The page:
6. 6. Bringing the Ecosystem TogetherSIRGUPDATE Mar, 2013 By Remi Kanji The social enterprise sector in Taiwan reflects an process. I therefore pose the question: is organization inherent tension in social enterprise as a concept. The driven scaling well suited for socially oriented ‘enterprise’ element of social enterprise favors meritocracy organizations, or does it detract from solidarity and and market leadership – two worthy goals that help drive cooperation? The nature of the funding challenge is more organizations to become more sustainable and build pronounced for social enterprises and social purpose better products. But the ‘social’ aspect of social enterprise businesses – they compete over a market, which then is better served through cooperation – coordinated action funds business and social impact expansion, in addition to between various groups specializing in different social building brand recognition for contributing to the alleviation activities, collectively creating change. How can of a social challenge. If social marketing produces financial organizations fight to be market leaders in one realm, returns for either a social purpose business or social while collaborating to generate impact in another? enterprise working on the same issue and serving the Perhaps the first step to absolving this same market – for example, two coffee shops promoting tension is addressing it at a big picture level. In Taiwan, fair trade coffee and working with similar marginalized there are various instances of competition and fracturing, groups – does that then constitute a barrier to where coordination would actually generate greater social cooperation? impact. Though this piece will focus on where coordination should be increased between social value creators, it is Attracting Talent – At SIRG’s 2013 Symposium, one of ultimately up to the community to decide whether they the core themes that emerged from discussion was the should be acting competitively, independently, or need to attract talented young minds to social coordinating to increase impact. entrepreneurship. Similar concerns have been expressed at large scale SE events in Hong Kong as well. Social Sectoral Leadership vs. Coordination – We’ve noticed entrepreneurship simply does not carry the same status as that there are different actors within the Taiwanese SE high paying or professional careers, making entry into the sector fighting to be thought leaders. These social field a difficult choice for both young people (and their enterprises and revenue generating non-profits tend to parents). Another area where the sector can collaborate is independently organize SE programming, with several developing new strategies to attract young and socially seeking to create the leading Taiwanese social enterprise minded individuals to the sector. While individual conference. In the marketplace, it might be valuable to be organizations benefit specifically from attracting new and the most cutting edge company, or the market leader. But talented young workers, the sector as a whole should in the relatively young field of social enterprise, coordinate to address shared challenges. collaborative learning could be a more valuable than thought leadership, because groups are identifying and One of the challenges faced by social value creators is addressing a variety of different challenges. Moreover, the extent to which the business sector is seen as a knowledge sharing might not be a core function for social source of unfiltered guidance. Though it offers many useful value creating organizations, even if their learnings are lessons, social value creators should be careful about relevant and interesting. Perhaps a platform approach, what aspects of the private sector they imitate and how coordinating knowledge sharing between organizations they do it. Social organizations can benefit from practices and building discussion, offers a valuable alternative to like encouraging financial sustainability, increasing revenue sectoral leadership. A group constituting such a platform generation or employing mission-oriented metrics. would not be a leader, but rather would be a facilitator – However, when it comes to scaling social value creation, identifying core challenges expressed by different groups perhaps business principles need to be carefully tailored to and working with them to collectively identify solutions. social organizations. In business, scaling is driven by an organization – it increases revenue, allowing it to increase Coordinating impact vs. Competing for Funding/ output exponentially. Scaling social value does not provide Markets - Whether an organization is a social enterprise or the same returns, meaning that it might not be able to a non-profit, they are competing for money to achieve their support an increase in organizational size. However, unlike social mission. In Taiwan and elsewhere, this poses a pure businesses, social value creators can cooperate challenge for cooperation – an organization with more because they are not competitors – their core goal is not successful interventions, gains more funding, and can to capture the largest share of the market, it’s to address a therefore achieve greater scale of impact. If every social issue. Even social enterprises have separate social organization in an ecosystem is highly successful, then it and financial missions, which can be separately becomes more difficult for an NPO to stand out, and addressed. However, modifying business models is easier attract donor interest, achieving more money to scale. said than done, especially when they provide some of the NPOs are also limited in that their funding tends to be most compelling guidance for the social sector. allocated for very specific targets, preventing them from shifting money to where it might be most useful – this lack of flexibility can increase the challenges of the scaling 6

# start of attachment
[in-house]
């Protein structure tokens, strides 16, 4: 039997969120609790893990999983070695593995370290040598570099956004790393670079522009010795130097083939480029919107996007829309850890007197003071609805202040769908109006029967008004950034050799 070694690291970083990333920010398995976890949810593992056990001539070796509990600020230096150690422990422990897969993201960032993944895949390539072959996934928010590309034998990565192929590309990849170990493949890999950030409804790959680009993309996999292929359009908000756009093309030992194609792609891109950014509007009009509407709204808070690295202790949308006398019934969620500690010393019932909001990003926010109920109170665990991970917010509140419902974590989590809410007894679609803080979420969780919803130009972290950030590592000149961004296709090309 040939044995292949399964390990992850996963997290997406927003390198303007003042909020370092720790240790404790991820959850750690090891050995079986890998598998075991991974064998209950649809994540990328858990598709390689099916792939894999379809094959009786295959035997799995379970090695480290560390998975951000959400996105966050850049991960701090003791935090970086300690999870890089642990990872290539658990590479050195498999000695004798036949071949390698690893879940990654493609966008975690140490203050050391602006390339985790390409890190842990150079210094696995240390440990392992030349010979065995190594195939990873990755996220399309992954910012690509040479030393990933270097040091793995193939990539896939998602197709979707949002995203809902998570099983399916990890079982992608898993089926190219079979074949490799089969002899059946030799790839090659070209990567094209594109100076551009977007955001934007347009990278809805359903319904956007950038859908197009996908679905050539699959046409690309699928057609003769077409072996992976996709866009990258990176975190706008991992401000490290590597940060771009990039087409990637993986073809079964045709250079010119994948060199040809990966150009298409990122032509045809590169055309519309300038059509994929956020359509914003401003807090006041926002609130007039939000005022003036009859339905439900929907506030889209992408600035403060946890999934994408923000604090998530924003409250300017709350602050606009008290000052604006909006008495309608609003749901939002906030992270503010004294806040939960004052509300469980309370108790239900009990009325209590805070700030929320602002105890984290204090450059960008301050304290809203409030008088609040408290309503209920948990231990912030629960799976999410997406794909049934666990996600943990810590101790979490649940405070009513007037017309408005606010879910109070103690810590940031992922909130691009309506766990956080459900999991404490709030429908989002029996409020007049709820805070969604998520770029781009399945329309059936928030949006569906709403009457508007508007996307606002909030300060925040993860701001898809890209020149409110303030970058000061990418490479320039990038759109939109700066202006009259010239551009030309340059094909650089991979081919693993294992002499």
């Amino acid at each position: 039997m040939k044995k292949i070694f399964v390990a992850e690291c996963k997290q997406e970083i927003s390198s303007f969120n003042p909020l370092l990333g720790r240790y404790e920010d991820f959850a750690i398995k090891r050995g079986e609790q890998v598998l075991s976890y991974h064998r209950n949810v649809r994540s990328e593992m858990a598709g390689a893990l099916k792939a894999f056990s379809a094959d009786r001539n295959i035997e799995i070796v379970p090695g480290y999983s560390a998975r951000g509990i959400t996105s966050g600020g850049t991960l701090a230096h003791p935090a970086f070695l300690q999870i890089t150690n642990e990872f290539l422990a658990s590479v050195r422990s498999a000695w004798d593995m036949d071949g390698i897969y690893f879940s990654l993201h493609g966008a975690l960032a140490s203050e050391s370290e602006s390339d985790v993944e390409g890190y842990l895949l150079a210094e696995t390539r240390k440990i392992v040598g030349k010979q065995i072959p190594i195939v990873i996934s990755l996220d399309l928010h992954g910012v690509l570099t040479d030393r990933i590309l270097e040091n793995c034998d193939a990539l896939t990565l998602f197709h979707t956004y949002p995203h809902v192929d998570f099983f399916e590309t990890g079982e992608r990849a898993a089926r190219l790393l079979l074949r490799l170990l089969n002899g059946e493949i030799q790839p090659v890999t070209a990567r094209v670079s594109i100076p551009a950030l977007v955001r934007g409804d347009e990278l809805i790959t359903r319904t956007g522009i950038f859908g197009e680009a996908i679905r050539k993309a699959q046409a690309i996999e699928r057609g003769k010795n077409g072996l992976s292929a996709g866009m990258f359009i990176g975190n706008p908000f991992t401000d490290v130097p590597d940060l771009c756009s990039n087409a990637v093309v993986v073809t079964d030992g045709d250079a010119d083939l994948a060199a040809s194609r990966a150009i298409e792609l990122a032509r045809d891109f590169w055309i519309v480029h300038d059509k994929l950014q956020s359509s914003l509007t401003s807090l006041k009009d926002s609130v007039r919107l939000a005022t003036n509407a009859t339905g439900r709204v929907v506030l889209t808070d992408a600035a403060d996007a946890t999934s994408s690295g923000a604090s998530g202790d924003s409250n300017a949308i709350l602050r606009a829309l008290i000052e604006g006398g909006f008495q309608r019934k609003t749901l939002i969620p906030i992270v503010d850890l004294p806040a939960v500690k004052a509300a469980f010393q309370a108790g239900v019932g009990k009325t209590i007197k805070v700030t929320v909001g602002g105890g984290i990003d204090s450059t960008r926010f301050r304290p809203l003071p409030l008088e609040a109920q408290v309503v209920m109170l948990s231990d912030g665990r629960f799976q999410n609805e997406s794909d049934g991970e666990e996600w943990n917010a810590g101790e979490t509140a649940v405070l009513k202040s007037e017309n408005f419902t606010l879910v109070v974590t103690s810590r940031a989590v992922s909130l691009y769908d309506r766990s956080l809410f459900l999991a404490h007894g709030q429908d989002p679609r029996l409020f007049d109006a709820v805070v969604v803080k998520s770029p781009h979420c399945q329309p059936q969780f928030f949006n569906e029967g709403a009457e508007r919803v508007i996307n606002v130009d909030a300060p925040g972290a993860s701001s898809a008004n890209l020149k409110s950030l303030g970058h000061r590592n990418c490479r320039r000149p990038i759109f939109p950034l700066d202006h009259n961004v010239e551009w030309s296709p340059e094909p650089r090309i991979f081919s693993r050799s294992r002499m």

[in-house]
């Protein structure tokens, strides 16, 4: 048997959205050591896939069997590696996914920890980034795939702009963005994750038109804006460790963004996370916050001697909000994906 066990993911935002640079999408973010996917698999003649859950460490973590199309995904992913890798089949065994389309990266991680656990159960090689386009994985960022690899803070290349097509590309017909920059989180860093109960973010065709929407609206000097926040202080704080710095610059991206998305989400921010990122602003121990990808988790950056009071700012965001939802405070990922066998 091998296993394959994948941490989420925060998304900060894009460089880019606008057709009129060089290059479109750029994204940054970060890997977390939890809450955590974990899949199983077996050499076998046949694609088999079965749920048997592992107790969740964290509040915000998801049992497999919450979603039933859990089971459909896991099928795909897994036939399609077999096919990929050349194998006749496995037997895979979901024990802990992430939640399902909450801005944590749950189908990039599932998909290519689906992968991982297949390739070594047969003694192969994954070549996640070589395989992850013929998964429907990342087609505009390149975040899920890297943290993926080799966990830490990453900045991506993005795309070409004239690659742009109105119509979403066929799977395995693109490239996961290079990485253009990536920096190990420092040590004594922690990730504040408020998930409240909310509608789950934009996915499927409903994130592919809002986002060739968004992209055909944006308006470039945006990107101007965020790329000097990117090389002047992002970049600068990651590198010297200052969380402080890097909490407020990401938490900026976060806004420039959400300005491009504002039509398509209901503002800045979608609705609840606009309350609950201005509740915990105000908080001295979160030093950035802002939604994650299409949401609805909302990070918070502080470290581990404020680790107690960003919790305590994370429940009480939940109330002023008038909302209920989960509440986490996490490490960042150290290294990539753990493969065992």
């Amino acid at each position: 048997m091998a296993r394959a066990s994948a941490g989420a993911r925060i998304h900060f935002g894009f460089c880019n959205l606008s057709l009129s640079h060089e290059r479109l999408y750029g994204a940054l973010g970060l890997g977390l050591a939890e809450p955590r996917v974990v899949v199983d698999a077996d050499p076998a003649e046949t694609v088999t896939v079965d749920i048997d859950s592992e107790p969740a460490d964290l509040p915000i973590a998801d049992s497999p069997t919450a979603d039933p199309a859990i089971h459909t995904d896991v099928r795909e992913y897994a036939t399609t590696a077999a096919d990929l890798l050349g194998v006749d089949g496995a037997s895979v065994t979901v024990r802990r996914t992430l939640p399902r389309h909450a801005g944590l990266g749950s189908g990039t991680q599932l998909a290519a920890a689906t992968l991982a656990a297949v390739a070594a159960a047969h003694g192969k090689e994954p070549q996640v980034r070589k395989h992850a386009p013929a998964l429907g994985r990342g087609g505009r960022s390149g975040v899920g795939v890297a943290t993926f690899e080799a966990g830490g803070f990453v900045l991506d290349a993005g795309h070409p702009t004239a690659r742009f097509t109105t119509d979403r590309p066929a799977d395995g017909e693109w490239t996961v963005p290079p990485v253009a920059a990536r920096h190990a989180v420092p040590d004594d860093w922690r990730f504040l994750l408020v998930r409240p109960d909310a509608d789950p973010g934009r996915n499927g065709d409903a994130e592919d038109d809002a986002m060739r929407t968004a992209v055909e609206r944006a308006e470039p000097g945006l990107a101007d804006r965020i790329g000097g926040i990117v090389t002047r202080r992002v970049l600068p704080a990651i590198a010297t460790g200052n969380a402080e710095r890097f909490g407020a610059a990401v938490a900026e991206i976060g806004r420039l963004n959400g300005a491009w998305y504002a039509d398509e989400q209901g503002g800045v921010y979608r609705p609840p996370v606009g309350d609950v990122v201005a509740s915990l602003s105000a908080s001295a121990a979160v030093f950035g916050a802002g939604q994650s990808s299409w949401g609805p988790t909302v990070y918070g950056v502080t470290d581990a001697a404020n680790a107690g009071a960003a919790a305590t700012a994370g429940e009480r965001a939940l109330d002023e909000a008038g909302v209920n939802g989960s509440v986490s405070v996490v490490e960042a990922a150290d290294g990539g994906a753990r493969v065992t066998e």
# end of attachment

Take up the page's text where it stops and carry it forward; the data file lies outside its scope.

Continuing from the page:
7. 7. Social Enterprise Spotlight:SIRGUPDATE Mar, 2013 New Dawn Centre for Migrant Workers By Wendy Pan Date: Dec 28, 2012 Location: Wuhan, China 1. SIRG, “Which social issue are you trying to resolve?” is that there were 1.5 million migrant workers in the Greater Wuhan area in 2008. Now after 4 years, that number has Our target clients are migrant workers, people who left their become 4 million. homes and came to the cities to work. One of the major issues raised during China’s economic boom was that our 4. SIRG, “What services do you provide? How do you government chose to sacrifice a marginalized group – the make profit?” migrant workers - to create good opportunities for corporations, by providing those corporations lots of low- We are essentially a second-hand goods store. This is not a cost labors. These migrant workers have limited rights and new concept. I learned it from the ‘Migrant Workers’ Home’ very few means to advocate for their rights. For example, store in Beijing. We collect donated goods from university only 8% of them have workers’ insurance. But in recent students in Wuhan, sell them for a small amount of profit, and years, we have seen an increasing number of workers’ then use this profit to create more social value, by providing protests. One of major reasons is that people who were born free counseling, entertainment and training services for after the 80s have joined the workforce. They are well- migrant workers. Our mission is to do better in sales through educated and have different demands. They are not afraid to inventory management and customer service, and use the chase after their dreams. Once they discovered that the work proceeds to support the migrant workers’ community in any environment was not the environment they could grow in, way we can. and that could not be changed with hard work, they raised 5. SIRG, “Why did you choose Wuhan over Shenzhen?” their voices. From 2003 to 2008, I was working in Shenzhen as a social 2 . S I R G , “ W h a t p ro m p t e d y o u t o s t a r t t h i s worker, promoting workers’ rights there. The issue with organization?” Shenzhen was the lack of resources from universities. I was a migrant worker myself in Shenzhen. I worked in a Shenzhen has many NPOs. This made free money or free large printing company from 1998 to 2002. I took all types of goods easily accessible to migrant workers. These NPOs’ work, trying to outperform in any task I was given. However, I concept was to give out goods for free. And they had a lot of discovered that the change of my income did not translate resources. I had a different vision than they did. The good into change of the social environment around me. Neither did thing about Shenzhen though, is the notion of “local people” my social status change. I wanted to be respected and is not very strong. However, this concept is quite strong treated equally, like everyone else who was not a migrant among people in Wuhan. So there is more differentiation worker. A lot of times, I was put in contradictive positions. I between treatments towards migrant workers and treatments was promoted to be a front-line manager, and saw other towards the “locals” here. front-line managers creating conflicts. Upper level 6. SIRG, “How do you operate as a business? What are management put pressures on front-line managers by giving some of the major learning points?” them unrealistic goals. What would these front-line managers do? They pressure the people under them. People they once In terms of operations, we used to think that donated goods were themselves. would be easy to sell at ‘fair prices’. That was not the case. People do not want second-hand clothes here. They don’t 3. SIRG, “What specific problems is Wuhan facing in terms of even want second-hand goods that look like first-hand at $5- migrant workers’ rights?” $8 Chinese Yuan (about 1 USD). Our sales went from 400 Wuhan is planning to build a railway that would eventually Yuan per day to 0 per day, because people in this community connect to the European railroad system. The government’s no longer wanted used clothes. So we changed our model. policy is to attract businesses to come here. They We started to collect students’ clothes after their military established a “corporate hotline” that solves issues for training, and shipped those clothes right away to construction corporations. If you are a Fortune 500 company or top 100 sites. We sold them to workers working at those construction companies in China, they (the city government) have one-on- sites directly. So we completely changed our target customer one services for you. However, they don’t have any program group. The business became more stable this way. And we tailored to people at the bottom of the pyramid. My estimate were able to get closer to our customers by actively going to 7